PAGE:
Square Watermelons from Japan. (Photo Credit:Wikipedia)
For years watermelon lovers have struggled to fit the large round fruit in their refrigerators. In a country like Japan, where real estate resources are scarce, this problem gets amplified several times. Another problem they faced was trying to cut the fruit when it kept rolling around.
However, a visionary farmer from Japan’s south-western island of Shikoku came up with an idea. If they just inserted the melons into a square-shaped object while the fruit was still growing on the vine, the resulting watermelons will become cube shaped!
Japanese farmers took square, tempered glass cases having the exact dimensions of Japanese refrigerators, allowing full-grown watermelons to fit conveniently and precisely onto refrigerator shelves.
The square-shaped watermelon were sold at a premium price of 10,000 yen, equivalent to about $83.
Technical Writers also face problems in their work-life just as the farmers in Japan. We can learn three things from the story of square-shaped watermelons:
Think about your Customers
For years consumers struggled to fit the large round watermelon in their refrigerators. However, Japanese farmers were the first to think about the problems faced by their customers. As a result, when they solved the problem, they received great returns for their efforts.
As technical writers, we often describe the feature of an application instead of providing solution to our customers problem. In order to please our internal customers (management, development, quality assurance and marketing) we often forget about our real customers- the end-user of the application who require a solution to their problems rather than a user guide which describes 101 features of an application.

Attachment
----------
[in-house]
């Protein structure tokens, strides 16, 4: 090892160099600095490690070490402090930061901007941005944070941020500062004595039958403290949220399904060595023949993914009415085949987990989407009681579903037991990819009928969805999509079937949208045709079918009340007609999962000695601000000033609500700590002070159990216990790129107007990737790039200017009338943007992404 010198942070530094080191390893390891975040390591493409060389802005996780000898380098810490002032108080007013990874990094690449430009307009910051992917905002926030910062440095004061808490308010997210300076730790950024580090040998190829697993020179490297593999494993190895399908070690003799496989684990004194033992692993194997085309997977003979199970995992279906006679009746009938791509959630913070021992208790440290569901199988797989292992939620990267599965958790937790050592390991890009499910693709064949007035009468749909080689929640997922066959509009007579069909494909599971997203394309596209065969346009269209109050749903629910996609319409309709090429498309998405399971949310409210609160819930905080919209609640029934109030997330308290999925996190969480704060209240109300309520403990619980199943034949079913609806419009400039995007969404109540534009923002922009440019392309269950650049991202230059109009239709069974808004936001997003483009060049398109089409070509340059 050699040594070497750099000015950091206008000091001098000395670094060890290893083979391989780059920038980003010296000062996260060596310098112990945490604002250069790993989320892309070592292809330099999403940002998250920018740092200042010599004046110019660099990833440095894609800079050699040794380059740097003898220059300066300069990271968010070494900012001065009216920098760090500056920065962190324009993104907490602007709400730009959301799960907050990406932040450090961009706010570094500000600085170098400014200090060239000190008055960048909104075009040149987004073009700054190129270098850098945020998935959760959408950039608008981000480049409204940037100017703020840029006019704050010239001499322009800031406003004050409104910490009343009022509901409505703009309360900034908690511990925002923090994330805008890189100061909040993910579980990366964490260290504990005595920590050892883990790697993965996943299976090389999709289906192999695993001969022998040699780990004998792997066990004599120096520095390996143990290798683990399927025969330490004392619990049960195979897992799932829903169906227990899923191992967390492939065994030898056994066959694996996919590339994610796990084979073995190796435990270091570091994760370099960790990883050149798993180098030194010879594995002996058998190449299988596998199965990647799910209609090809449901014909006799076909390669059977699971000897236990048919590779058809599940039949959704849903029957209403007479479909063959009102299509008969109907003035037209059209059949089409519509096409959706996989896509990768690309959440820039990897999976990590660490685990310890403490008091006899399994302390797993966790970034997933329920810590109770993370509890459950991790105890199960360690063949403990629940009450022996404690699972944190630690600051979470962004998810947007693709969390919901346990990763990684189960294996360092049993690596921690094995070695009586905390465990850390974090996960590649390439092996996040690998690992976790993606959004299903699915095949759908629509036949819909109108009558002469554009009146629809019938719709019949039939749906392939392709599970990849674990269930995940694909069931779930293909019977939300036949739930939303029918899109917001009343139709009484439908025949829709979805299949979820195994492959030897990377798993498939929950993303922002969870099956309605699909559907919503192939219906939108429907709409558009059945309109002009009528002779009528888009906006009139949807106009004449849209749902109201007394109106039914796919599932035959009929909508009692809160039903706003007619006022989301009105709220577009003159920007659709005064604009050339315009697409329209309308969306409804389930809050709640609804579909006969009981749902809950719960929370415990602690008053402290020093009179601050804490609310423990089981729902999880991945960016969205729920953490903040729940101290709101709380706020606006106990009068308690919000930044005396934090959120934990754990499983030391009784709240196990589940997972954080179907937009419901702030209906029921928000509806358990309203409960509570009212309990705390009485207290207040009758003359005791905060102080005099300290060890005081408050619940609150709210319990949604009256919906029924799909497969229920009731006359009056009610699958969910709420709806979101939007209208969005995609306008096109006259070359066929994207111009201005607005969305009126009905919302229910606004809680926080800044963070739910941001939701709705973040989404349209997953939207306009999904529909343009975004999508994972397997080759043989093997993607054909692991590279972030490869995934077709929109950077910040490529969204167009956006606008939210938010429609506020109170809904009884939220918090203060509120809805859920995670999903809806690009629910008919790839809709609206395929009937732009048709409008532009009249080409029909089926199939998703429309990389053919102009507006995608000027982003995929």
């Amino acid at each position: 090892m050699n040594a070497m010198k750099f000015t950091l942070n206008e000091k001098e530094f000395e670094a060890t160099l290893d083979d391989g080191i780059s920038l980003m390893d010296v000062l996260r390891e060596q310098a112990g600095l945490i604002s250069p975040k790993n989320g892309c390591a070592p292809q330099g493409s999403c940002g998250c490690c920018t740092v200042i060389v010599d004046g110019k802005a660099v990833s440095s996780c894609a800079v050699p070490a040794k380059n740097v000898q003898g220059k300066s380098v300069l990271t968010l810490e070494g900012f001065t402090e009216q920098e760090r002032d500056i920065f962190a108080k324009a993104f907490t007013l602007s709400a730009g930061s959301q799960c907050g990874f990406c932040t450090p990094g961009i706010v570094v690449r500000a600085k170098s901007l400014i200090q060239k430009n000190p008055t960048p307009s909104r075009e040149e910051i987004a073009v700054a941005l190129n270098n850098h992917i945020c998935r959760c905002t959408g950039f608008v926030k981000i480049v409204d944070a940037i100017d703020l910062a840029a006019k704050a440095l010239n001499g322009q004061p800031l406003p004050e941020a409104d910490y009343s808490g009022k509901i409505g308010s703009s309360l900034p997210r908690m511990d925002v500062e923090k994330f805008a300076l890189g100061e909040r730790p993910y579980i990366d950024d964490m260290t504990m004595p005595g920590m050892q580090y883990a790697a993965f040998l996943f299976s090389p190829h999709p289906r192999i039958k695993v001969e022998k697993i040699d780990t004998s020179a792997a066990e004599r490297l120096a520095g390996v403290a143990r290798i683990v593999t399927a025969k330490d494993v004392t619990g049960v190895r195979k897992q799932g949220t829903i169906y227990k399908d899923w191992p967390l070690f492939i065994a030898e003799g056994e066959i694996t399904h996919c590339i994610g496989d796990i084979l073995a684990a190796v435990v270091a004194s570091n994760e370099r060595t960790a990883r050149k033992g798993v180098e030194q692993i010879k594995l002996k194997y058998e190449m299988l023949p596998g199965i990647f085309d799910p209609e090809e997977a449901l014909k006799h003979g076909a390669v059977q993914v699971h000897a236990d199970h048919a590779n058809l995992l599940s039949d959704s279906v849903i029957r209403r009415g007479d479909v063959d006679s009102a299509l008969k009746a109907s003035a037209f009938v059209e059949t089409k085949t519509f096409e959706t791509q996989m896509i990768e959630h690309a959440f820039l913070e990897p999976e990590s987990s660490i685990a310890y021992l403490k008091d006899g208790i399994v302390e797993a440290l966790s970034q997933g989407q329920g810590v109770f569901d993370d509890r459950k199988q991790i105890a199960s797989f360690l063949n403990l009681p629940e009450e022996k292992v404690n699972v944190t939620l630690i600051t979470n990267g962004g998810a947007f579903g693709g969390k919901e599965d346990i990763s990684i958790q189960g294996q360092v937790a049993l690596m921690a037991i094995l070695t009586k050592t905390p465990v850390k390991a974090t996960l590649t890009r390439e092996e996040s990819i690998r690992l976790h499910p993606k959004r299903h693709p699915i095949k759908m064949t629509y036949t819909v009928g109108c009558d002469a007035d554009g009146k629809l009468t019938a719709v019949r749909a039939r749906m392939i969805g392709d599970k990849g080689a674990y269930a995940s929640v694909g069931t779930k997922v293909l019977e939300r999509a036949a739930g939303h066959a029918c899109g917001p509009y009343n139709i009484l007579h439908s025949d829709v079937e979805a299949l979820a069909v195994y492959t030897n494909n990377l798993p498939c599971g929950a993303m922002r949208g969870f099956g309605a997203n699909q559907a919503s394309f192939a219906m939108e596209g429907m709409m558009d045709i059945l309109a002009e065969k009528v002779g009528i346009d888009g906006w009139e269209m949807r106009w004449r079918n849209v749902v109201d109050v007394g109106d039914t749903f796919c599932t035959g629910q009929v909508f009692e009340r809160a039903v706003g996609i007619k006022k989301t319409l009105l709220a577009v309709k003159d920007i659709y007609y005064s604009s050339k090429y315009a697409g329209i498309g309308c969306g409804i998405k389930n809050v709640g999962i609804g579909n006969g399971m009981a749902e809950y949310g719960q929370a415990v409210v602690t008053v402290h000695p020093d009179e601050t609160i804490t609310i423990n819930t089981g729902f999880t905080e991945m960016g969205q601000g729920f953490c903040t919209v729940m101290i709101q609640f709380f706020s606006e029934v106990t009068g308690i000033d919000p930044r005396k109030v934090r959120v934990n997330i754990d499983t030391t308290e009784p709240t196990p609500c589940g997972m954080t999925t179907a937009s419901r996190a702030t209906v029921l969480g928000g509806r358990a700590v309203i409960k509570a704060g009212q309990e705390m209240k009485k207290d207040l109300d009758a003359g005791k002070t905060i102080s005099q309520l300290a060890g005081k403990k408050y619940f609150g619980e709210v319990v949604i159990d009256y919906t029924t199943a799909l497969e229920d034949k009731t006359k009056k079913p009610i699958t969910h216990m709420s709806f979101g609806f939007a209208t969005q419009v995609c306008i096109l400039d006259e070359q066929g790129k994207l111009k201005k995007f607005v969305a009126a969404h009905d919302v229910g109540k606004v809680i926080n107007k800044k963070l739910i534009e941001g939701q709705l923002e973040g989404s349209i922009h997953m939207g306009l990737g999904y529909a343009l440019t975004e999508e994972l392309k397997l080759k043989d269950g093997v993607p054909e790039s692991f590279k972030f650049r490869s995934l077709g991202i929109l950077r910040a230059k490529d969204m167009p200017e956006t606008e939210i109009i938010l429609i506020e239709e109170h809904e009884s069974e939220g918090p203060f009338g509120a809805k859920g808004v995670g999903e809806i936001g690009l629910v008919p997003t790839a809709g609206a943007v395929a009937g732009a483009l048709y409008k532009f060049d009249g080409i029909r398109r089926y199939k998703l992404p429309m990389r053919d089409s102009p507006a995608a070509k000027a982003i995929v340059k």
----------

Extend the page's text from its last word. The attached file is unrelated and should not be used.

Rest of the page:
Think outside (actually inside) the box
We always try to solve new problems with old answers. Why not adopt a different approach?
Why take a desktop based authoring tool to generate documentation, why not use wiki to collaboratively generate documentation faster? Why use copy-paste every time when single sourcing, once implemented, can do it automatically? Why generate 20 pages of instruction when a 20 seconds long video tutorial will do the job better?
Japanese farmers started selling the Cube shaped watermelons at triple the price of a normal watermelon. The square shape watermelon became a precious gift-item. They still applied the time-tested principles of kaizen, the Japanese term that means continuous improvement, in further developing the idea of a different shaped watermelon.
The result was the birth of a pyramid-shaped watermelon, each of which got sold at a hefty price tag of $560 each!
Still thinking whether Square Watermelons are true or fake?
You are in good company. Even I first thought that it might be another Google Tap trick but apparently it’s not. An article by BBC, another one by CNN, and a Japanese news clip about these square watermelons prove that square watermelons are for real.
I’d love to have a square watermelon, if someone else would pony up the $83 to buy it. For me the takeaway from this article is “think inside the box”: do whatever it takes to adapt our products to our customers’ information requirements.
Thanks for your comment. You are right about the adaptation part. I’ve seen many examples of technical writers thinking on both the sides (inside and outside) of the box to adapt to changing deadlines and scope of the documentation.
Out-of-the-box article, Gurpreet. You said it right, why not use Wiki? Why not come up with a solution where the customer benefits the most? I believe, no matter what shape the watermelon is in, I love the inside part of it. For our documents too, no matter how well we decorate them with styles and colors, it is the inside matter that matters.
Thanks for your comment, Altaf. You have added a very valid point- customers are looking for effective documentation rather than beautiful, scented documentation.